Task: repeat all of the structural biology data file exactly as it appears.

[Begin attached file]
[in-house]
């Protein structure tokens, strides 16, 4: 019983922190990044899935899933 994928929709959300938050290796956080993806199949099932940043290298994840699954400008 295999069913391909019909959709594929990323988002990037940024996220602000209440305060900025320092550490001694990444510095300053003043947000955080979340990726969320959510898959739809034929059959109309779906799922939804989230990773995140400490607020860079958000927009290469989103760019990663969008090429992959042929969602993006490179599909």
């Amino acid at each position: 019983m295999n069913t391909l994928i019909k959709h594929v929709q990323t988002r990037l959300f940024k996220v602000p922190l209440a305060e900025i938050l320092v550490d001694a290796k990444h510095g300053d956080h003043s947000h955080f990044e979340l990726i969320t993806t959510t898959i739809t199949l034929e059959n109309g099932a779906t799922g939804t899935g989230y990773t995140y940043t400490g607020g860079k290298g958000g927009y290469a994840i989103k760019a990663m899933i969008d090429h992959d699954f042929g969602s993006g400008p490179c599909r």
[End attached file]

[in-house]
């Protein structure tokens, strides 16, 4: 019983922190990044899935899933 994928929709959300938050290796956080993806199949099932940043290298994840699954400008 295999069913391909019909959709594929990323988002990037940024996220602000209440305060900025320092550490001694990444510095300053003043947000955080979340990726969320959510898959739809034929059959109309779906799922939804989230990773995140400490607020860079958000927009290469989103760019990663969008090429992959042929969602993006490179599909």
């Amino acid at each position: 019983m295999n069913t391909l994928i019909k959709h594929v929709q990323t988002r990037l959300f940024k996220v602000p922190l209440a305060e900025i938050l320092v550490d001694a290796k990444h510095g300053d956080h003043s947000h955080f990044e979340l990726i969320t993806t959510t898959i739809t199949l034929e059959n109309g099932a779906t799922g939804t899935g989230y990773t995140y940043t400490g607020g860079k290298g958000g927009y290469a994840i989103k760019a990663m899933i969008d090429h992959d699954f042929g969602s993006g400008p490179c599909r």